The November 2008 report from British Columbia and Alberta’s joint expert panel on pension standards encouraged the two provincial governments to take a leadership position in pension reform and forge harmonized pension standards legislation that would provide a solid foundation for private sector pension plans and facilitate interprovincial labour mobility.

While the panel’s vision of a fully harmonized regulatory environment for the two provinces failed to materialize, they did make significant progress when it came to new pension standards legislation. Both acts, for example, require plan administrators to complete a triennial administrative assessment for their pension plan.

More recently, British Columbia and Alberta published clarifications on the timing of triennial administrative assessments. Both provinces agreed that, for private sector pension plans with a calendar year-end, administrators should undertake the first assessment with an effective date of Dec. 31, 2016, with a written assessment completed by Dec. 31, 2017. Administrators are to repeat the exercise triennially thereafter.

Read: B.C. finally gets its new Pension Benefits Standards Act

The triennial administrative assessment requirements require administrators to do some serious soul-searching about how well they’re looking after their pension plans. And, in so doing, they must consider the following:

  • Legislative compliance;
  • Plan governance;
  • Plan funding;
  • Plan investments;
  • Trustee performance (if any); and
  • Administrative staff and agent performance.

Compliance, administrative penalties to follow

Administrators must retain a copy of the written assessment and make it available to the provincial pension regulator on request. There’s little doubt that regulators will undertake spot audits early in 2018 to confirm plans have satisfied the requirements for triennial administrative assessments.

Read: Is your pension plan compliant with B.C.’s new PBSA?

To ensure compliance with, among other tasks, the requirements for triennial administrative assessments, the new B.C. and Alberta legislation empowers the superintendent to order administrative penalties on corporations and administrators for contraventions of legislative provisions. The penalties range from $50,000 to $250,000 for corporations or administrators and $10,000 to $50,000 for individuals, depending on which provisions they’ve contravened.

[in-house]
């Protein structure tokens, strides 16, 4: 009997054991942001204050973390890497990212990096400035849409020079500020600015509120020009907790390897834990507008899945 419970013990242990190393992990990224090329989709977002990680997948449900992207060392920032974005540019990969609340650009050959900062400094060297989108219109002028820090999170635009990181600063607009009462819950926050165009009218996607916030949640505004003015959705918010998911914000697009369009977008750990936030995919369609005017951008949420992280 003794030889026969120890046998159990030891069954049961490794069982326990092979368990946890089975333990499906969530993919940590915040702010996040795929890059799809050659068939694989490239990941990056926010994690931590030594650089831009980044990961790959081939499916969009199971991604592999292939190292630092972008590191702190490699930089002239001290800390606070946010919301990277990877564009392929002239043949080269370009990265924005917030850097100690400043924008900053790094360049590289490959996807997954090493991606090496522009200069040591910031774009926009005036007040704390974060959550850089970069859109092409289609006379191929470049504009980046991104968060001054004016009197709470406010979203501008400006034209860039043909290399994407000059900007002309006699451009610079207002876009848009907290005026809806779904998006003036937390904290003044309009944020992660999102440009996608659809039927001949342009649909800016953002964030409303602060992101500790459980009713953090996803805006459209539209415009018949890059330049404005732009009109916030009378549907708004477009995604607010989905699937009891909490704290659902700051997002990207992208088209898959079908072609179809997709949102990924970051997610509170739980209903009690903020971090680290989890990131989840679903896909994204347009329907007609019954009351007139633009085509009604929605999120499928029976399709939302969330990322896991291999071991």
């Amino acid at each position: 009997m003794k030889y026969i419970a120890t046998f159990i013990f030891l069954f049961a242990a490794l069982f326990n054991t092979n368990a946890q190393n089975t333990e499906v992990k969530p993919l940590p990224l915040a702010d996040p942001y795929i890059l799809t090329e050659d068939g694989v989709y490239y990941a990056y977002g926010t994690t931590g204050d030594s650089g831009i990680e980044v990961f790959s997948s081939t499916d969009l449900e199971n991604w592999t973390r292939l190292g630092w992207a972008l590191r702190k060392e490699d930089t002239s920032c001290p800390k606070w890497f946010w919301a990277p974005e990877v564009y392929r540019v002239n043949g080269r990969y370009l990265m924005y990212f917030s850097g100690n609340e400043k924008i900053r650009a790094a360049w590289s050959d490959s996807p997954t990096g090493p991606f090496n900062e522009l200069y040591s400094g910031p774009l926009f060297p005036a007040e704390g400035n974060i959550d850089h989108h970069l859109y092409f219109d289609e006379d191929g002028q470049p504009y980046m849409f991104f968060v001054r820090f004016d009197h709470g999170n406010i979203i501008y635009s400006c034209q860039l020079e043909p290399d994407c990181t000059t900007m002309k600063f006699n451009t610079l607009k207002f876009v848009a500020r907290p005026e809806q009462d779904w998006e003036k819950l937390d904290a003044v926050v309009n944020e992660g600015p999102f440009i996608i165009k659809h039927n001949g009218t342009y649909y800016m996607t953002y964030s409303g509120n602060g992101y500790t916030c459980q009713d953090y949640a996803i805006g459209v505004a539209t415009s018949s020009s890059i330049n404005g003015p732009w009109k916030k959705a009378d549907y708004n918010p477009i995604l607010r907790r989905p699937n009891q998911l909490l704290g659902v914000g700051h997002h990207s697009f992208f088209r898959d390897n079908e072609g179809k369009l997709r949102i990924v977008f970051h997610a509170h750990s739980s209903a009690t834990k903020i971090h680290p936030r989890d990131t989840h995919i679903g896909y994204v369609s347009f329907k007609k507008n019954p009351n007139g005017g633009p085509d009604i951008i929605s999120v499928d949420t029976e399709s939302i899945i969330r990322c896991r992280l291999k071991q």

The B.C. pension regulator, the Financial Institutions Commission of British Columbia, recently issued guidelines suggesting that it will impose the higher penalties, which are discretionary in nature, only where there has been significant delay in completing legislated tasks.

Read: Pension solvency funding a growing challenge as B.C. deficits mount

Even without the administrative penalty provisions, plan administrators must comply with applicable legislation and regulatory requirements. A court, during subsequent proceedings, may view a failure to do so, especially if it leads to significant losses for the pension fund, as a breach of fiduciary duty.

Administrative penalties and fiduciary duties aside, plan administrators and stakeholders should embrace the triennial administrative assessment as an opportunity to assess their administrative processes. While there may never be a good time to do soul-searching of that nature, if not on a triennial basis, then when?

Start now while there’s still time

Pension plan administrators have until the end of 2017 to complete their written assessments, but stakeholders need to recognize they must take a snapshot of their administrative proficiency at the end of the year, so there’s little time left in 2016 to right the ship. They need to determine if current administrative processes sufficiently address the enumerated list of assessment topics and, if not, take steps to address any shortfalls.

Failure to fill the gaps now may lead to a failing grade when the assessment begins in earnest at the end of the year.

Read: B.C. takes first step to resolve pension solvency funding challenge

Claude Marchessault practises with Dentons’ national pension, benefits and executive compensation group in Vancouver, B.C. and is a member of the bar of Ontario, B.C. and Alberta. The views expressed are those of the author and not necessarily those of Benefits Canada.
Copyright © 2017 Transcontinental Media G.P. Originally published on benefitscanada.com

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